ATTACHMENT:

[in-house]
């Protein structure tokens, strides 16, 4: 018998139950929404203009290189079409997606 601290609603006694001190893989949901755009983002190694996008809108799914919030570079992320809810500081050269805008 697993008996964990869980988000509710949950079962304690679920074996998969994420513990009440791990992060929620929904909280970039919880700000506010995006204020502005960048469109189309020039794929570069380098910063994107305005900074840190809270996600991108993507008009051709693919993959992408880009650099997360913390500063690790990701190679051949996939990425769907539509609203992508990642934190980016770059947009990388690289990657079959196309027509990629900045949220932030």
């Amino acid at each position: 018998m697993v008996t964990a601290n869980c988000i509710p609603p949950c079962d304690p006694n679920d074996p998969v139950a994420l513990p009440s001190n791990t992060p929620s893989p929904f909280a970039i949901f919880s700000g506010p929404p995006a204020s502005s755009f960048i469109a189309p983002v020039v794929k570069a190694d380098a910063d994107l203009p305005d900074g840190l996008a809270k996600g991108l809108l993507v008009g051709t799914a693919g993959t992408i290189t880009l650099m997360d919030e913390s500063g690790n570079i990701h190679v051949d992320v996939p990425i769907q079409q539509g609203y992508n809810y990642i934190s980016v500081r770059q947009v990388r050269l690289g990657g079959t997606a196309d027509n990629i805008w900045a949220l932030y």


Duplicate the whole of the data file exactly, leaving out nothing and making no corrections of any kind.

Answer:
[in-house]
């Protein structure tokens, strides 16, 4: 018998139950929404203009290189079409997606 601290609603006694001190893989949901755009983002190694996008809108799914919030570079992320809810500081050269805008 697993008996964990869980988000509710949950079962304690679920074996998969994420513990009440791990992060929620929904909280970039919880700000506010995006204020502005960048469109189309020039794929570069380098910063994107305005900074840190809270996600991108993507008009051709693919993959992408880009650099997360913390500063690790990701190679051949996939990425769907539509609203992508990642934190980016770059947009990388690289990657079959196309027509990629900045949220932030």
């Amino acid at each position: 018998m697993v008996t964990a601290n869980c988000i509710p609603p949950c079962d304690p006694n679920d074996p998969v139950a994420l513990p009440s001190n791990t992060p929620s893989p929904f909280a970039i949901f919880s700000g506010p929404p995006a204020s502005s755009f960048i469109a189309p983002v020039v794929k570069a190694d380098a910063d994107l203009p305005d900074g840190l996008a809270k996600g991108l809108l993507v008009g051709t799914a693919g993959t992408i290189t880009l650099m997360d919030e913390s500063g690790n570079i990701h190679v051949d992320v996939p990425i769907q079409q539509g609203y992508n809810y990642i934190s980016v500081r770059q947009v990388r050269l690289g990657g079959t997606a196309d027509n990629i805008w900045a949220l932030y």